Tag Archives: Peirene Press

Six Degrees of Separation – from The Tiger in the Tiger Pit to And the Wind Sees All

Six Degrees of Separation is a meme hosted by Kate over at Books Are My Favourite and Best. It works like this: each month, a book is chosen as a starting point and linked to six other books to form a chain. A book doesn’t need to be connected to all the others on the list, only to the one next to it in the chain.

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Kate has set us something a little different this month. We’re all starting from the point at which each of us ended last month. For me that was Janette Turner Hospital’s The Tiger in the Tiger Pit which I had to confess I’d read so long ago I could barely remember it but Google came to the rescue reminding me that it’s about a fraught family celebration.

I’m using the author’s unusual last name as my jumping off point, linking to Austin Duffy’s This Living and Immortal Thing, which is set in a hospital, about a clinical researcher brought uncomfortably face-to-face with the disease he’s studying.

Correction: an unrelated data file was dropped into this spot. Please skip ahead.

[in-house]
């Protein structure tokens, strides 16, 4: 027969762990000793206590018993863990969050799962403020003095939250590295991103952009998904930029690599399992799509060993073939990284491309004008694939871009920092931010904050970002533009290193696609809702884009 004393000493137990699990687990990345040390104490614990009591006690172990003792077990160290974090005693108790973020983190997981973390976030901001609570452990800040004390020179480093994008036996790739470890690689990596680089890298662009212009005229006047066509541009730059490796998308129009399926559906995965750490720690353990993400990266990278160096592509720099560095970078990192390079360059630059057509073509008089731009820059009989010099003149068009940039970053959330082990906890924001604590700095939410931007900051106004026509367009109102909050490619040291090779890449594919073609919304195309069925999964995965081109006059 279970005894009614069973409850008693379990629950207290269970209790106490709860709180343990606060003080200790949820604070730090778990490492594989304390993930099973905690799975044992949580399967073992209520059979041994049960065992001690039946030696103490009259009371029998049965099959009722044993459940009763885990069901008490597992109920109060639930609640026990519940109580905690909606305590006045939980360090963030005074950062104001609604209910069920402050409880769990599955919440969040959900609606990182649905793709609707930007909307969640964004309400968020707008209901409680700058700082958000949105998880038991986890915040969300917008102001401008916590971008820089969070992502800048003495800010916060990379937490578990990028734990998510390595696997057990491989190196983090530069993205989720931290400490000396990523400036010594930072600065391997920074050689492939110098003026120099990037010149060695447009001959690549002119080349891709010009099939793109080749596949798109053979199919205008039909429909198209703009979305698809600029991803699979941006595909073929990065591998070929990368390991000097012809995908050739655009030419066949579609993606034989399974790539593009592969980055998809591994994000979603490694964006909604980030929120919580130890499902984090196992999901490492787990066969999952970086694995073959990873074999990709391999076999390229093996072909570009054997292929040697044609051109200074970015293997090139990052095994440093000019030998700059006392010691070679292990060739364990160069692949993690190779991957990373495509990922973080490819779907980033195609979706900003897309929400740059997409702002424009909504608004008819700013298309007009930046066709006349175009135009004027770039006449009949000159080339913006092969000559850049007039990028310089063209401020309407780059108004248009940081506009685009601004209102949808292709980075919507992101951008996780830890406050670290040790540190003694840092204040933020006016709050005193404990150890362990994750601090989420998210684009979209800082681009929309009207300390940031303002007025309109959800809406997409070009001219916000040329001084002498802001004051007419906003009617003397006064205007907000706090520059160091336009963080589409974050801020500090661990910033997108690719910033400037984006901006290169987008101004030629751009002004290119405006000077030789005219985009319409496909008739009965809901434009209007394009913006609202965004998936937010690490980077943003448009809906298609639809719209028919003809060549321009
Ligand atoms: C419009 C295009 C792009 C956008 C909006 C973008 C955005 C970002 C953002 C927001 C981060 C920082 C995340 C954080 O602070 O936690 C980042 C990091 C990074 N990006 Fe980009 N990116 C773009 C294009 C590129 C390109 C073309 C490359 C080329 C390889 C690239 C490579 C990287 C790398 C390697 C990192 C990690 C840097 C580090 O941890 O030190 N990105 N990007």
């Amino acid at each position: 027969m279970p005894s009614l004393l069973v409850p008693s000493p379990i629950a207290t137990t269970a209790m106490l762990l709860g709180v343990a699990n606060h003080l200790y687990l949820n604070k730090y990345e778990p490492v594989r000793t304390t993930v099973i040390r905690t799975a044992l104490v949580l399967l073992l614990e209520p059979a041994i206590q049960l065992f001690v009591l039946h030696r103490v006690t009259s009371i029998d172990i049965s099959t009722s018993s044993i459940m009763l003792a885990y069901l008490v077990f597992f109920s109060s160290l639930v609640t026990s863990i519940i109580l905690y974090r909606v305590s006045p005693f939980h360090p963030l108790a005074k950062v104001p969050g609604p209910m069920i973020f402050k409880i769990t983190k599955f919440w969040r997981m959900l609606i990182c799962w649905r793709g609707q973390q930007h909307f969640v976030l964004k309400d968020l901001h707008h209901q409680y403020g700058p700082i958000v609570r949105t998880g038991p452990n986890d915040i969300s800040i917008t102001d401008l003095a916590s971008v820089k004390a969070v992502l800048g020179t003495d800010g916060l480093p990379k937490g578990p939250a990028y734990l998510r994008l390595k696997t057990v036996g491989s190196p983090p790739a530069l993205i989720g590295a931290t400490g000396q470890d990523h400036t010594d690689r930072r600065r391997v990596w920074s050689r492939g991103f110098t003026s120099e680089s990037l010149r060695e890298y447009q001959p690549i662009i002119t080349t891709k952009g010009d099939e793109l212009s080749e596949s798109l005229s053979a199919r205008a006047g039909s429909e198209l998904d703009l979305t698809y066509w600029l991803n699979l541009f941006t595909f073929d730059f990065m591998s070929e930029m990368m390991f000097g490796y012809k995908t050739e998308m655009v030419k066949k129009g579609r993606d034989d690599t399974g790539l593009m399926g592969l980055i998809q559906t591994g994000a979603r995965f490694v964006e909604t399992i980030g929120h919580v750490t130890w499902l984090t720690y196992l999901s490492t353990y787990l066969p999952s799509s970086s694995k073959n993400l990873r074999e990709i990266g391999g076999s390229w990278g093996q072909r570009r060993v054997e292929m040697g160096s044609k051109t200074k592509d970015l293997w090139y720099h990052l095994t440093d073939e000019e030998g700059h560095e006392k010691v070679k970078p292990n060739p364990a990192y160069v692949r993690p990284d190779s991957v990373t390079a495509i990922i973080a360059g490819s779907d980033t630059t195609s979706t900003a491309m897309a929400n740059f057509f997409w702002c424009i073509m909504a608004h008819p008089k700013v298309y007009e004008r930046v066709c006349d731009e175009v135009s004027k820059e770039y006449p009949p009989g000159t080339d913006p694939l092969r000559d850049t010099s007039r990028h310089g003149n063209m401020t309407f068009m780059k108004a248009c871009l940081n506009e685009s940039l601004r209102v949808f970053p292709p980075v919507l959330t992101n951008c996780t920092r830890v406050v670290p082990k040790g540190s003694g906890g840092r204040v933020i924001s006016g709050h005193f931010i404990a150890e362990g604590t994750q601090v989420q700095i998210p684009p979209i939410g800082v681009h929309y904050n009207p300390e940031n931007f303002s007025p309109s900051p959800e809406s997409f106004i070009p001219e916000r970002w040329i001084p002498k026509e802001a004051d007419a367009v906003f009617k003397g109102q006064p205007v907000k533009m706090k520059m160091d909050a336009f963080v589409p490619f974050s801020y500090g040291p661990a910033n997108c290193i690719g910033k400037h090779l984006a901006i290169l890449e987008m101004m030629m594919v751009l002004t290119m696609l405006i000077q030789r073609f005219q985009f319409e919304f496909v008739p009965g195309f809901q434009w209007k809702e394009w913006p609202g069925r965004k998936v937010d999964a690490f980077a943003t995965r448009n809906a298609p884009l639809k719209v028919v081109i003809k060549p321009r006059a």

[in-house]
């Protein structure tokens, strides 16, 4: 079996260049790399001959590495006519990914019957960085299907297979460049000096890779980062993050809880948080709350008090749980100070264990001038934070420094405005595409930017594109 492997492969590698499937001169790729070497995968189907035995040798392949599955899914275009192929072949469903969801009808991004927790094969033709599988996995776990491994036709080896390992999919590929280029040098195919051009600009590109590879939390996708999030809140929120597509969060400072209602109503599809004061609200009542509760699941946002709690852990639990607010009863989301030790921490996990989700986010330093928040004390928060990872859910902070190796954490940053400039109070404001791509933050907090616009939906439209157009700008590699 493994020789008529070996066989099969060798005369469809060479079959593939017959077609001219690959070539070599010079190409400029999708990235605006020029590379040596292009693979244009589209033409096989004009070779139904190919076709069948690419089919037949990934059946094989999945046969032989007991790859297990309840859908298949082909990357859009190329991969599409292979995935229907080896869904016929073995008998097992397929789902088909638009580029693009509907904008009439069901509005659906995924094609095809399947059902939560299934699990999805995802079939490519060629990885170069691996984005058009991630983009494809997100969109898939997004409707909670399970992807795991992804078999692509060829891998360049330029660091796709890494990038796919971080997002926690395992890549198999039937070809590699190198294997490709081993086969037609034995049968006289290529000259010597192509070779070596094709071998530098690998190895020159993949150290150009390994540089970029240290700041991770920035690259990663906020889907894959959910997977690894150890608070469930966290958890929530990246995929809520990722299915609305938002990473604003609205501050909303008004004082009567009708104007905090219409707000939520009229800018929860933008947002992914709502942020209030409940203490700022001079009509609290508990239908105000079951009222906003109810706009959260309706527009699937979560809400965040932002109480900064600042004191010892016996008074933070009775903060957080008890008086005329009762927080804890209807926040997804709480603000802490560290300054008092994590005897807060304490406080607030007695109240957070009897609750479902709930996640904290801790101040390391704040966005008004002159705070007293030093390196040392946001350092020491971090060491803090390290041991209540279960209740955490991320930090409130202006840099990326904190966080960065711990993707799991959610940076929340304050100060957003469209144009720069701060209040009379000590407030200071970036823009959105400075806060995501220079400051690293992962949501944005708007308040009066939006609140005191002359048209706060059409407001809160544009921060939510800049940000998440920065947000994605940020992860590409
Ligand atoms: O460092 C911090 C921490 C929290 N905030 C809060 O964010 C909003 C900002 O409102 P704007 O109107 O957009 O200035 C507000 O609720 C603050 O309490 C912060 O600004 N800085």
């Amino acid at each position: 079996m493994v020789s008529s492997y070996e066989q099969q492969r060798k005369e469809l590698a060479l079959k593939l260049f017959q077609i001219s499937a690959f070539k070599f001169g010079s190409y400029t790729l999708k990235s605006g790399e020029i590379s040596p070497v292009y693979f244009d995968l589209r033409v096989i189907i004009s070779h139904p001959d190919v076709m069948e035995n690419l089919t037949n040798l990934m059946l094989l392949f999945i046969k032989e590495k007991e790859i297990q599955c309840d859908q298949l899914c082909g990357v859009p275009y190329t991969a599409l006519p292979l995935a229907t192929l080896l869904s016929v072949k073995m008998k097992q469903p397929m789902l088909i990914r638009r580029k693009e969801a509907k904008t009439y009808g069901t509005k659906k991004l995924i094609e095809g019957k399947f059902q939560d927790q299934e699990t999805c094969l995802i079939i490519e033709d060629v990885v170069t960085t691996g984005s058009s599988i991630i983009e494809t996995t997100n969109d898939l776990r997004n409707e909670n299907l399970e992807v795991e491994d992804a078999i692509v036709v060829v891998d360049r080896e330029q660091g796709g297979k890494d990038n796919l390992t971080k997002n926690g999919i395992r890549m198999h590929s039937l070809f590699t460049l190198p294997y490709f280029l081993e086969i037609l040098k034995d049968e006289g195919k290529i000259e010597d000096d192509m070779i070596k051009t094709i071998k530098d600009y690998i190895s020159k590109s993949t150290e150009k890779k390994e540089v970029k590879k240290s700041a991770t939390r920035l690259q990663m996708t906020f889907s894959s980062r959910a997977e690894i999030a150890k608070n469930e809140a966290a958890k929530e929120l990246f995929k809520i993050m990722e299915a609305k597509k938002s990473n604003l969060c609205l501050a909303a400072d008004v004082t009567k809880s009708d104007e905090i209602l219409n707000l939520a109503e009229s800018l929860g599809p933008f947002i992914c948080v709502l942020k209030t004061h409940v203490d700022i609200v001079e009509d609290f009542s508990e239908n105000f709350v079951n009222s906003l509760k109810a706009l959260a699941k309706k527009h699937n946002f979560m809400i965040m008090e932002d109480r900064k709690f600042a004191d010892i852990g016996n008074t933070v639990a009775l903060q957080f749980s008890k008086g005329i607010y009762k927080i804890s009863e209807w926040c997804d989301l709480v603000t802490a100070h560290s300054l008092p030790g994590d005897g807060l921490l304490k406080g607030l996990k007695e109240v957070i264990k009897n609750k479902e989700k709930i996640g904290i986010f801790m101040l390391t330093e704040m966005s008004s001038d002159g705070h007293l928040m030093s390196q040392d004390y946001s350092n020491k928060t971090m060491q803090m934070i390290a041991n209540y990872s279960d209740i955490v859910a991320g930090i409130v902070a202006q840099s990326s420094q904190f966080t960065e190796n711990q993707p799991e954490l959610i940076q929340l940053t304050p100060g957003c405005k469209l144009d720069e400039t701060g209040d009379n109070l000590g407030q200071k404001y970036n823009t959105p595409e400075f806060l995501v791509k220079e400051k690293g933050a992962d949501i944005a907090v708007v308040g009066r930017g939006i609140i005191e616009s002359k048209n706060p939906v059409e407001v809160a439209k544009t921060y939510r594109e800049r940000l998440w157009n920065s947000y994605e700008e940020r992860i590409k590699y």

Workplaces rarely seem to feature in fiction although I’ve read several novels set in restaurants including Merrett Tierce’s Love Me Back narrated by Marie – smart, professional and hard-working on the outside – who makes her living waiting tables at a classy Dallas steakhouse.

Kim Thúy’s lovely Mãn also features a restaurant, owned by the husband of a Vietnamese woman who has left her homeland to marry him without ever having met him, a match made for security rather than love.

Which leads me to The Refugees written by Viet Thanh Nguyen, who fled with his parents from Vietnam to America in 1975. Written over twenty years, Nguyen’s stories explore the consequences of leaving one’s country under the most difficult of circumstances and its legacy.

From there it’s a very short leap to Olumide Popoola and Annie Holmes’ breach, a collection of stories based on interviews with residents of the Calais refugee camp which came to be known as the Jungle, now disbanded.